The Honourable Murray Gleeson AC
carrying on a business for the purpose of gaining or producing assessable income. This raises a question of interpretation the answer to which we now take for granted. But both the question and the answer are fundamental. The meaning of “necessarily” varies according to context. Sometimes it means “unavoidably”. In a given context, to describe an expense as necessary may mean that it was essential or unavoidable. In the context of the Acts, its meaning is different. The reason for this goes to the essence of income tax law. The revenue authorities do not tell a taxpayer how to run a business. A business expense incurred as a matter of fact and law does not cease to be an allowable deduction because a more efficient operation would have avoided, or reduced, the expense. The expense does not have to be necessary in the sense in which an efficiency expert may use the term. The High Court, in 1949, said that in the context of the 1936 Act the word “necessarily” is intended to mean no more than “clearly appropriate or adapted”.2 The relevant passage in the Court’s judgement referred to an earlier case.3 That was a case about the interpretation of an Act that created a regulation-making power. The Executive was empowered to make regulations necessary for the purpose of carrying out a legislative scheme. In such a context, it was clearly not intended that the validity of a regulation would depend upon showing that it was essential or unavoidable. It is sufficient to show that it is reasonably appropriate and adapted, bearing in mind that it is for the Executive, not the courts, to determine regulatory policy. Just as it is for Parliament, within the limits of the Constitution, to determine legislative policy, and for the Executive within the limits of an Act, to determine regulatory policy, so, within the limits of the tax Acts, it is for a taxpayer, not the Tax Office or the courts, to determine business policy.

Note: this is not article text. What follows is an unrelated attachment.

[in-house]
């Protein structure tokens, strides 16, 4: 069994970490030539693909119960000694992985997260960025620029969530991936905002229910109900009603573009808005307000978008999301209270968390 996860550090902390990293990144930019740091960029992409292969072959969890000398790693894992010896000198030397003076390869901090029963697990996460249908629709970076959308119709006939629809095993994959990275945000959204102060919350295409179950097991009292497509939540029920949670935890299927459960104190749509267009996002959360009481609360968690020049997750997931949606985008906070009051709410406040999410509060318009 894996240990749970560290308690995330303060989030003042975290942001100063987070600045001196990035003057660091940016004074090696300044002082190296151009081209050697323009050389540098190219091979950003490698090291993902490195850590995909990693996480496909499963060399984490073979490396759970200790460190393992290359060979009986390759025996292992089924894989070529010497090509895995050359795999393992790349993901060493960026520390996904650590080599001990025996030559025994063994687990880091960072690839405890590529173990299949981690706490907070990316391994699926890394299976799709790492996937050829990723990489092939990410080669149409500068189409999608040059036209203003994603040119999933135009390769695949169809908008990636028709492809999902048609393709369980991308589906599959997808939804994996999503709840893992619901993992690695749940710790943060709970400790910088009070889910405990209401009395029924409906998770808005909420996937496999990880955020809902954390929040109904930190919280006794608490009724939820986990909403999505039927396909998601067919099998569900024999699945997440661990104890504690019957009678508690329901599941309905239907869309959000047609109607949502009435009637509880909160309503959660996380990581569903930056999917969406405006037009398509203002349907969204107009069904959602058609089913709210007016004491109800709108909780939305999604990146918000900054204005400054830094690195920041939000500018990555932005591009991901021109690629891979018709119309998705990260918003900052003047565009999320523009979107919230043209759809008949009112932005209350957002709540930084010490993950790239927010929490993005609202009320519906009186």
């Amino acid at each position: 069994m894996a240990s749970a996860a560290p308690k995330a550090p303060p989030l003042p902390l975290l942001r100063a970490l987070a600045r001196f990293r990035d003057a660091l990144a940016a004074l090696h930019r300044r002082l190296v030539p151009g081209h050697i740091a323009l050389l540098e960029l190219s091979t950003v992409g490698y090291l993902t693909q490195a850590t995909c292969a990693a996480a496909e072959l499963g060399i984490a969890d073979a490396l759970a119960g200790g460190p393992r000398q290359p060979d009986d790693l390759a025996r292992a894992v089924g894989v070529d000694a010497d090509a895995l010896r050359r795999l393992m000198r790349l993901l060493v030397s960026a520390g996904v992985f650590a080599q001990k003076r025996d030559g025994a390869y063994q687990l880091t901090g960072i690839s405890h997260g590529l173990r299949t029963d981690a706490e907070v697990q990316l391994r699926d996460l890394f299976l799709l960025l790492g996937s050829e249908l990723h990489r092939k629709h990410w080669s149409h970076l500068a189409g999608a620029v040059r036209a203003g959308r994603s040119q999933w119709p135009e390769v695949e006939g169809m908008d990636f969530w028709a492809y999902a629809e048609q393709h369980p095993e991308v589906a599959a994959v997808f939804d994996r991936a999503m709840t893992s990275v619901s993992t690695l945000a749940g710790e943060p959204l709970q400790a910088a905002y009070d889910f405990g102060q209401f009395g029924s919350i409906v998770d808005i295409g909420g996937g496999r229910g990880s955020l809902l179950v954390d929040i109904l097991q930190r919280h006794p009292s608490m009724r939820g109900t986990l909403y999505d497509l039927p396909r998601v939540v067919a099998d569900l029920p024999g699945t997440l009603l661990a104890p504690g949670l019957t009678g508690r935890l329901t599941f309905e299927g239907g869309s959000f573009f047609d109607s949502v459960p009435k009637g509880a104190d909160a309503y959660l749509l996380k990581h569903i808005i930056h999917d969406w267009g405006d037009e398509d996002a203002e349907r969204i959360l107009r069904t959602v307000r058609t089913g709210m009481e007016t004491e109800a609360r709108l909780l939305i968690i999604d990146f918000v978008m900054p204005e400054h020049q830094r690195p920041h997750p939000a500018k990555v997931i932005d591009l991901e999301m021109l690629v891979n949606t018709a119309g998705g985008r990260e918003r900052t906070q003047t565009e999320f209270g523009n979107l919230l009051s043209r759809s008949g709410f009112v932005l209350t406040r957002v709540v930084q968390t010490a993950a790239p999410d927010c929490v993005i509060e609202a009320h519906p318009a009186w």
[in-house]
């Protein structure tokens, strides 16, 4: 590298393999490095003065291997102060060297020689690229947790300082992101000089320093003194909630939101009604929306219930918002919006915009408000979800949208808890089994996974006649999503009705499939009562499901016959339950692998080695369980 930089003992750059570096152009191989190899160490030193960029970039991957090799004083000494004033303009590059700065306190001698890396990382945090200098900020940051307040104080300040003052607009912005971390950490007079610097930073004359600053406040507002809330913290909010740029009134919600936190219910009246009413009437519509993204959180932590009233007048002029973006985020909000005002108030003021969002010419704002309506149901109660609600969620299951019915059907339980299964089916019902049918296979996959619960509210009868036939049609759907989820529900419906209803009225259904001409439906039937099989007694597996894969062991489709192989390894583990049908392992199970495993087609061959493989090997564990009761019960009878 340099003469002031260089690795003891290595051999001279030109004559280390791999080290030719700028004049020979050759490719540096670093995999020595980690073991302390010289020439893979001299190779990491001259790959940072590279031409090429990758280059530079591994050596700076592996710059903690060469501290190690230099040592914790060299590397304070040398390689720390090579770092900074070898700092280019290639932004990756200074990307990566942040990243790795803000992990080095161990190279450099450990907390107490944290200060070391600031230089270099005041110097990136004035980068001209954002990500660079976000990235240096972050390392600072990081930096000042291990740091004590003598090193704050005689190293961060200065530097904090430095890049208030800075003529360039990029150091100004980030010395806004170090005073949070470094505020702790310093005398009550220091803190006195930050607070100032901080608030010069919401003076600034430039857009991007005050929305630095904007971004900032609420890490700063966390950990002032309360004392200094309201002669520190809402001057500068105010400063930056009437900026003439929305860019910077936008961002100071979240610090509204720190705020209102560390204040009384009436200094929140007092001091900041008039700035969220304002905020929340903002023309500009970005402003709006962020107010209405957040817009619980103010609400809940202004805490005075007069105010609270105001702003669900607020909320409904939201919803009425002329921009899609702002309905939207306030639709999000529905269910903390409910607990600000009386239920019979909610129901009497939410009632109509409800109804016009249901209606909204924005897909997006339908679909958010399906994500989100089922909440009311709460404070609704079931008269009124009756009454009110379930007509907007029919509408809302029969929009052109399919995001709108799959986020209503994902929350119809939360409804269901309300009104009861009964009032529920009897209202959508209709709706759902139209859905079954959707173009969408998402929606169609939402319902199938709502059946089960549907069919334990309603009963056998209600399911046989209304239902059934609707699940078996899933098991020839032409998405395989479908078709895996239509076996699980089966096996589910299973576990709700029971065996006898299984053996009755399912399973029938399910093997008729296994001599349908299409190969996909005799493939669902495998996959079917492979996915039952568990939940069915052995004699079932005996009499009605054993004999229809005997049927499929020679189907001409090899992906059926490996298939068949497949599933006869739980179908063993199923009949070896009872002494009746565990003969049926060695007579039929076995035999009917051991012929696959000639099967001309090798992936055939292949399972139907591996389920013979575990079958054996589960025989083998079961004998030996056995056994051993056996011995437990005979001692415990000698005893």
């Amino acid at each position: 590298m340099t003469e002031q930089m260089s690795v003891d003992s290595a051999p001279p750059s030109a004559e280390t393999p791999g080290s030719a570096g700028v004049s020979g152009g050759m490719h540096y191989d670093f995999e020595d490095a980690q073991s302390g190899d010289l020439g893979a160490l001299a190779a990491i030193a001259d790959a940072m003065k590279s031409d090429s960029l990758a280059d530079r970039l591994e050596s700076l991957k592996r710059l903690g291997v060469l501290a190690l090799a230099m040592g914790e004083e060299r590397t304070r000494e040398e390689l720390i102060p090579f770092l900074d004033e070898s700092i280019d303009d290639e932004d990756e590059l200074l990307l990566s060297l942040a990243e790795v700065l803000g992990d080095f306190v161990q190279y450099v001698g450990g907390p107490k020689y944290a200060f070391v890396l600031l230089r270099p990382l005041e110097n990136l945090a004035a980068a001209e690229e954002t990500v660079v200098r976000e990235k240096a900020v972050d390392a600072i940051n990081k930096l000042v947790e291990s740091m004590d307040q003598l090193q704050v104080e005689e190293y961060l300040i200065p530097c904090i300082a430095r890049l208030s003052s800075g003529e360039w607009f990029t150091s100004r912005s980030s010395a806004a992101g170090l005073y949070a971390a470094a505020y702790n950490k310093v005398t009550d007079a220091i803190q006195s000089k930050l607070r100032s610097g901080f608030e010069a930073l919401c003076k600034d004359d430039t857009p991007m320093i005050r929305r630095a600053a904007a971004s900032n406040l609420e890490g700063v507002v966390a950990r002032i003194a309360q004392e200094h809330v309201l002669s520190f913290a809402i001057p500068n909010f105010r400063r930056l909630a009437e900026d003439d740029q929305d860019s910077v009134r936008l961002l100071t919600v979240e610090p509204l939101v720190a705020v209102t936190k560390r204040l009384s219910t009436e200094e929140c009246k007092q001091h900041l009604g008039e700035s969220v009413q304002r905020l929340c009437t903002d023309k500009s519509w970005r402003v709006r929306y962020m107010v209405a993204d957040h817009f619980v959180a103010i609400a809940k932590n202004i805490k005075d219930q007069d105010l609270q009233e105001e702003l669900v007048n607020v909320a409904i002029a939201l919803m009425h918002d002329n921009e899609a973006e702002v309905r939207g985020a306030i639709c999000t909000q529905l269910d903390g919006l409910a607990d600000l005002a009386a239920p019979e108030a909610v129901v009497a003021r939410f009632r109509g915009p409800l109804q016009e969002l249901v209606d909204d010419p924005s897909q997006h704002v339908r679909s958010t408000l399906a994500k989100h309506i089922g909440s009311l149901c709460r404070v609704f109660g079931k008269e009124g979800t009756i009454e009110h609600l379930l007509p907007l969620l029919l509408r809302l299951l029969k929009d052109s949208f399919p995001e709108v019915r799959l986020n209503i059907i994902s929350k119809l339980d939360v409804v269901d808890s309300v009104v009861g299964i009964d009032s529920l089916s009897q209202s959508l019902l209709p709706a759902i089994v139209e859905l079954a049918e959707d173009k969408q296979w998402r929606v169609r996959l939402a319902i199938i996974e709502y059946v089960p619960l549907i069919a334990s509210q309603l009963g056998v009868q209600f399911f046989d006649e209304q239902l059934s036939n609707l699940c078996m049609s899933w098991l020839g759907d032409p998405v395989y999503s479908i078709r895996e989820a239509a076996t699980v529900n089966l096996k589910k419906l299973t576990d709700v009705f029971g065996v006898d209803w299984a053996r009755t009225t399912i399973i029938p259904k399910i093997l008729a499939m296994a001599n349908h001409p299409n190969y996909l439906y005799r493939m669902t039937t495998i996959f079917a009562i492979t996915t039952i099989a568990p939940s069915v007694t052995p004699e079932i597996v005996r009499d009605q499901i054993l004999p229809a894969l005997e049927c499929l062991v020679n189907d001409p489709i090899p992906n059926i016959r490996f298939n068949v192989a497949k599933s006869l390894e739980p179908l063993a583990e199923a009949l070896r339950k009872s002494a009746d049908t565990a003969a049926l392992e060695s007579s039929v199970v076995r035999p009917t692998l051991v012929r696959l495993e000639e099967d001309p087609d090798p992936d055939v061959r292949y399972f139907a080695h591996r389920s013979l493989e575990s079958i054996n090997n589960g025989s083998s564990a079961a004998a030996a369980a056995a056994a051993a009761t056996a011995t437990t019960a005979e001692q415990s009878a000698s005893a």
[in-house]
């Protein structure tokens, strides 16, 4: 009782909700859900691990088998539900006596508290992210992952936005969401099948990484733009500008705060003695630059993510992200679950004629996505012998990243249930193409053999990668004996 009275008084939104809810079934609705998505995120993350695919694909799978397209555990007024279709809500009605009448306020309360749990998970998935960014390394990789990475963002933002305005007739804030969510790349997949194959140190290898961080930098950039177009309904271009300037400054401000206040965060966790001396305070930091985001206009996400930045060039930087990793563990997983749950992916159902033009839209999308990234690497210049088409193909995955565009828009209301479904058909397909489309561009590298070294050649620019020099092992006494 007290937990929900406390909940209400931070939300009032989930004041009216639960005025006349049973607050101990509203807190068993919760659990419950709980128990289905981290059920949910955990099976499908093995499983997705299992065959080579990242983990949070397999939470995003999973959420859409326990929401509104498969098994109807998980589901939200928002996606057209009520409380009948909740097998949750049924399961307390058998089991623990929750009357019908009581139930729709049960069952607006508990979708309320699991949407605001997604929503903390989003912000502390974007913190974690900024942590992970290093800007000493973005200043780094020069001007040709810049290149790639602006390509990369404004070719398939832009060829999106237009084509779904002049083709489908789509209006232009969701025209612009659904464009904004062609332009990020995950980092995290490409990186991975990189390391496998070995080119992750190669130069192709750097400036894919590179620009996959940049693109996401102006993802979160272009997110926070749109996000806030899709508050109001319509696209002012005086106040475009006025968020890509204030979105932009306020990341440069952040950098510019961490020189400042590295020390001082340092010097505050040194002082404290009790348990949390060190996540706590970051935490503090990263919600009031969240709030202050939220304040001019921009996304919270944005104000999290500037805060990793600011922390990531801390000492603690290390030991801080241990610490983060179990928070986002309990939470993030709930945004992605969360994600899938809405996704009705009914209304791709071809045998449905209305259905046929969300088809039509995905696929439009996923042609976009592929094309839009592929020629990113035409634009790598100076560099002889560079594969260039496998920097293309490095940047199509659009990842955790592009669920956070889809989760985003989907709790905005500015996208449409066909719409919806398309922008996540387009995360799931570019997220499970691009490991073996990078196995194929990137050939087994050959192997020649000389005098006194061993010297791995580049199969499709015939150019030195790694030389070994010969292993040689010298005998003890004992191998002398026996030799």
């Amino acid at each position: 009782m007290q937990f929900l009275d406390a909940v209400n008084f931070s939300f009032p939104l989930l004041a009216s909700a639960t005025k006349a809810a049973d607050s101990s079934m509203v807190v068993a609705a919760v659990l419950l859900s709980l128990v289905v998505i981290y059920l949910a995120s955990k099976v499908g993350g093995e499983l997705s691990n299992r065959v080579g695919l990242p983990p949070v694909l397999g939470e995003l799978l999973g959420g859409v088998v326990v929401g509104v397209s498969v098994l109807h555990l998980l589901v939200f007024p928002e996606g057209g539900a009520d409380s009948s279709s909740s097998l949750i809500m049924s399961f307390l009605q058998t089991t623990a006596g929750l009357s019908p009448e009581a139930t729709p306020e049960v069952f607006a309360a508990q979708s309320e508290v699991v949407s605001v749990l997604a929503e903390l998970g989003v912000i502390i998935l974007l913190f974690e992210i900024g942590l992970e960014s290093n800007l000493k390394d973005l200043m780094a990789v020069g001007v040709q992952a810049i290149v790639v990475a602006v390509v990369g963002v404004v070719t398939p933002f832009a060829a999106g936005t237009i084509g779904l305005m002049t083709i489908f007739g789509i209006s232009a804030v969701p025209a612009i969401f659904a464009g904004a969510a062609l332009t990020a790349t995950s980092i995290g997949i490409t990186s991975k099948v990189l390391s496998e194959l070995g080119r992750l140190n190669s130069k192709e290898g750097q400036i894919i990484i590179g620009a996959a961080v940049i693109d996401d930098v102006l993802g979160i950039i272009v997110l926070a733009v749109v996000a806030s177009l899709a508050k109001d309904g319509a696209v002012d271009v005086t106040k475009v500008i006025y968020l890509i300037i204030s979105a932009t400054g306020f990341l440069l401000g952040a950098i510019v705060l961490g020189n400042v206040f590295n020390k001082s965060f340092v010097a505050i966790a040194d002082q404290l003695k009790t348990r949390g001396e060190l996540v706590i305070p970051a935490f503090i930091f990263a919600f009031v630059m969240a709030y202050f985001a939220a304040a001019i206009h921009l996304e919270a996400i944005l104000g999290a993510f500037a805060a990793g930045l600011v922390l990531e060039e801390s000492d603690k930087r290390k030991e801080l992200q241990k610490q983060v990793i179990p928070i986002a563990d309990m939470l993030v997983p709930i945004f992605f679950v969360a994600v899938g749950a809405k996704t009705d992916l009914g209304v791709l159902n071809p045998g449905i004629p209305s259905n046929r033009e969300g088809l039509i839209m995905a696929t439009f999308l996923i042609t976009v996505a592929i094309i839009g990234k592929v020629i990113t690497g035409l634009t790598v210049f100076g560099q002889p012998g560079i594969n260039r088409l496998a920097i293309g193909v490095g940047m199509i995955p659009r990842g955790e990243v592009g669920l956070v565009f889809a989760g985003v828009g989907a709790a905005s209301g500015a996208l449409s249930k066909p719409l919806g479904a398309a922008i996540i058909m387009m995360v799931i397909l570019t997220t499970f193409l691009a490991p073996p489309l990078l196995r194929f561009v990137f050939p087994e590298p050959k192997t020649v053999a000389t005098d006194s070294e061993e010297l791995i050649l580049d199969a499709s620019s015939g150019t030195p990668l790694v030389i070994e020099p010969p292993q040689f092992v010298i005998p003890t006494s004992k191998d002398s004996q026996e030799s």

Ronpibon Tin NL & Tongkah Compound NL v Federal Commissioner of Taxation  HCA 15; (1949) 78 CLR 47 Commonwealth v Progress Advertising & Press Agency Company Pty Ltd [1910 HCA 28; (1910) 10 CLR 457
© The Honourable Murray Gleeson AC, Chief Justice of New South Wales 1988-1998, Chief Justice of Australia 1998-2008